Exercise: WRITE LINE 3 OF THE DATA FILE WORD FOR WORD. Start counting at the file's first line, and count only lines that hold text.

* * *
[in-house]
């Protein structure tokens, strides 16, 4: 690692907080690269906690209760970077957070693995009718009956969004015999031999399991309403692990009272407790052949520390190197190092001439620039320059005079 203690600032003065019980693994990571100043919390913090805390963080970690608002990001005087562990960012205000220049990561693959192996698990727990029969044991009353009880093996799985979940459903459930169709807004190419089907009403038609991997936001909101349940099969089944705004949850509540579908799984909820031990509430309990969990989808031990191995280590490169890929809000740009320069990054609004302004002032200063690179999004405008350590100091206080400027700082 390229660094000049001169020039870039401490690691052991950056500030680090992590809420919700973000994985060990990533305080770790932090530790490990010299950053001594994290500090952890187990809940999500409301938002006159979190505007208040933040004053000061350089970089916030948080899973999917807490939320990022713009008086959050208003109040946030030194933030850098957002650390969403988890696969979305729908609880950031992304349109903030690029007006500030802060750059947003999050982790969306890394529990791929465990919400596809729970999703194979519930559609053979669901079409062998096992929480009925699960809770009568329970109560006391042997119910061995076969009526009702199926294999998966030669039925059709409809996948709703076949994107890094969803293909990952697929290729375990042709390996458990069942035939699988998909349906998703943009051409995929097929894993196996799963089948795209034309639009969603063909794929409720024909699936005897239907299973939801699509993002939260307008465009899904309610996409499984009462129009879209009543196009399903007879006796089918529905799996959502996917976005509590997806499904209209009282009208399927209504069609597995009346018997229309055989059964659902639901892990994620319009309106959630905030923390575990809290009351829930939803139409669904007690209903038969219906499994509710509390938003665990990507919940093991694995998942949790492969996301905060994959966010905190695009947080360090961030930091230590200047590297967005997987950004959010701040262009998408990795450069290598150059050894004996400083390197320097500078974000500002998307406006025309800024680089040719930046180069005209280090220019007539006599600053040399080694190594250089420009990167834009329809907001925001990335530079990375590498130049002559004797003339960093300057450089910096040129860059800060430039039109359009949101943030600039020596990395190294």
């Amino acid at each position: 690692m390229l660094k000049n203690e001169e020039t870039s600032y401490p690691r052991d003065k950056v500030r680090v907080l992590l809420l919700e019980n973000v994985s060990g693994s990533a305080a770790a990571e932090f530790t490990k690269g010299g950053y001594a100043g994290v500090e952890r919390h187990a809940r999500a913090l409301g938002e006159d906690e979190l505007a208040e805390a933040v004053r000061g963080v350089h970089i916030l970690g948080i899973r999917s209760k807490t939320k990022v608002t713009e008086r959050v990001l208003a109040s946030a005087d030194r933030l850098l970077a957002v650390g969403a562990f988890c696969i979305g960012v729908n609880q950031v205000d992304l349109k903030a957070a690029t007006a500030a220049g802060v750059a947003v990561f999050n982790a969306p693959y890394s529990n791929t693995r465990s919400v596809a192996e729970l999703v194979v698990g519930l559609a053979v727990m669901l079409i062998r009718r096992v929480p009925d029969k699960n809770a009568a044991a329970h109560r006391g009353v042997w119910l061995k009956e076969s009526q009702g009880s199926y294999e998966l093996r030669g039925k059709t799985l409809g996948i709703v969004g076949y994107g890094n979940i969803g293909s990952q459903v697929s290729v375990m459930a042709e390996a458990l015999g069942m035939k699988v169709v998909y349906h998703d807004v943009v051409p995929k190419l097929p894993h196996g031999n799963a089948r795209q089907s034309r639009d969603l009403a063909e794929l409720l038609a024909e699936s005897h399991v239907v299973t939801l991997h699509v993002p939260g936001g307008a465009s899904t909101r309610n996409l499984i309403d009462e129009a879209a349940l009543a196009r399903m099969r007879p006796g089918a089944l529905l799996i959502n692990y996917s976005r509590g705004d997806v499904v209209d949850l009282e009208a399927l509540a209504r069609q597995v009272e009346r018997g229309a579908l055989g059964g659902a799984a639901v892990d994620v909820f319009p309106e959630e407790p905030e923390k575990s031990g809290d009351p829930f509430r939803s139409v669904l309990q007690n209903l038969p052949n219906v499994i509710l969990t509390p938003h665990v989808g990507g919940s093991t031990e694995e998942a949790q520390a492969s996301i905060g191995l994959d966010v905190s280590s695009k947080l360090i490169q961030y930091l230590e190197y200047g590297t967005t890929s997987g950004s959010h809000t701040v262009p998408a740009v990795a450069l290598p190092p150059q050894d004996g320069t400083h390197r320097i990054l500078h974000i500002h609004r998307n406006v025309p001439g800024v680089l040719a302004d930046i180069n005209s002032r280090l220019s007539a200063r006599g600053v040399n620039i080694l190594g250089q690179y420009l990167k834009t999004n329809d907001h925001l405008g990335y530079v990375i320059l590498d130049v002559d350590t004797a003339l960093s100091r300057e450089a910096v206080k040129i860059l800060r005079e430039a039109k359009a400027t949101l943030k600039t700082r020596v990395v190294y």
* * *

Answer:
């Amino acid at each position: 690692m390229l660094k000049n203690e001169e020039t870039s600032y401490p690691r052991d003065k950056v500030r680090v907080l992590l809420l919700e019980n973000v994985s060990g693994s990533a305080a770790a990571e932090f530790t490990k690269g010299g950053y001594a100043g994290v500090e952890r919390h187990a809940r999500a913090l409301g938002e006159d906690e979190l505007a208040e805390a933040v004053r000061g963080v350089h970089i916030l970690g948080i899973r999917s209760k807490t939320k990022v608002t713009e008086r959050v990001l208003a109040s946030a005087d030194r933030l850098l970077a957002v650390g969403a562990f988890c696969i979305g960012v729908n609880q950031v205000d992304l349109k903030a957070a690029t007006a500030a220049g802060v750059a947003v990561f999050n982790a969306p693959y890394s529990n791929t693995r465990s919400v596809a192996e729970l999703v194979v698990g519930l559609a053979v727990m669901l079409i062998r009718r096992v929480p009925d029969k699960n809770a009568a044991a329970h109560r006391g009353v042997w119910l061995k009956e076969s009526q009702g009880s199926y294999e998966l093996r030669g039925k059709t799985l409809g996948i709703v969004g076949y994107g890094n979940i969803g293909s990952q459903v697929s290729v375990m459930a042709e390996a458990l015999g069942m035939k699988v169709v998909y349906h998703d807004v943009v051409p995929k190419l097929p894993h196996g031999n799963a089948r795209q089907s034309r639009d969603l009403a063909e794929l409720l038609a024909e699936s005897h399991v239907v299973t939801l991997h699509v993002p939260g936001g307008a465009s899904t909101r309610n996409l499984i309403d009462e129009a879209a349940l009543a196009r399903m099969r007879p006796g089918a089944l529905l799996i959502n692990y996917s976005r509590g705004d997806v499904v209209d949850l009282e009208a399927l509540a209504r069609q597995v009272e009346r018997g229309a579908l055989g059964g659902a799984a639901v892990d994620v909820f319009p309106e959630e407790p905030e923390k575990s031990g809290d009351p829930f509430r939803s139409v669904l309990q007690n209903l038969p052949n219906v499994i509710l969990t509390p938003h665990v989808g990507g919940s093991t031990e694995e998942a949790q520390a492969s996301i905060g191995l994959d966010v905190s280590s695009k947080l360090i490169q961030y930091l230590e190197y200047g590297t967005t890929s997987g950004s959010h809000t701040v262009p998408a740009v990795a450069l290598p190092p150059q050894d004996g320069t400083h390197r320097i990054l500078h974000i500002h609004r998307n406006v025309p001439g800024v680089l040719a302004d930046i180069n005209s002032r280090l220019s007539a200063r006599g600053v040399n620039i080694l190594g250089q690179y420009l990167k834009t999004n329809d907001h925001l405008g990335y530079v990375i320059l590498d130049v002559d350590t004797a003339l960093s100091r300057e450089a910096v206080k040129i860059l800060r005079e430039a039109k359009a400027t949101l943030k600039t700082r020596v990395v190294y």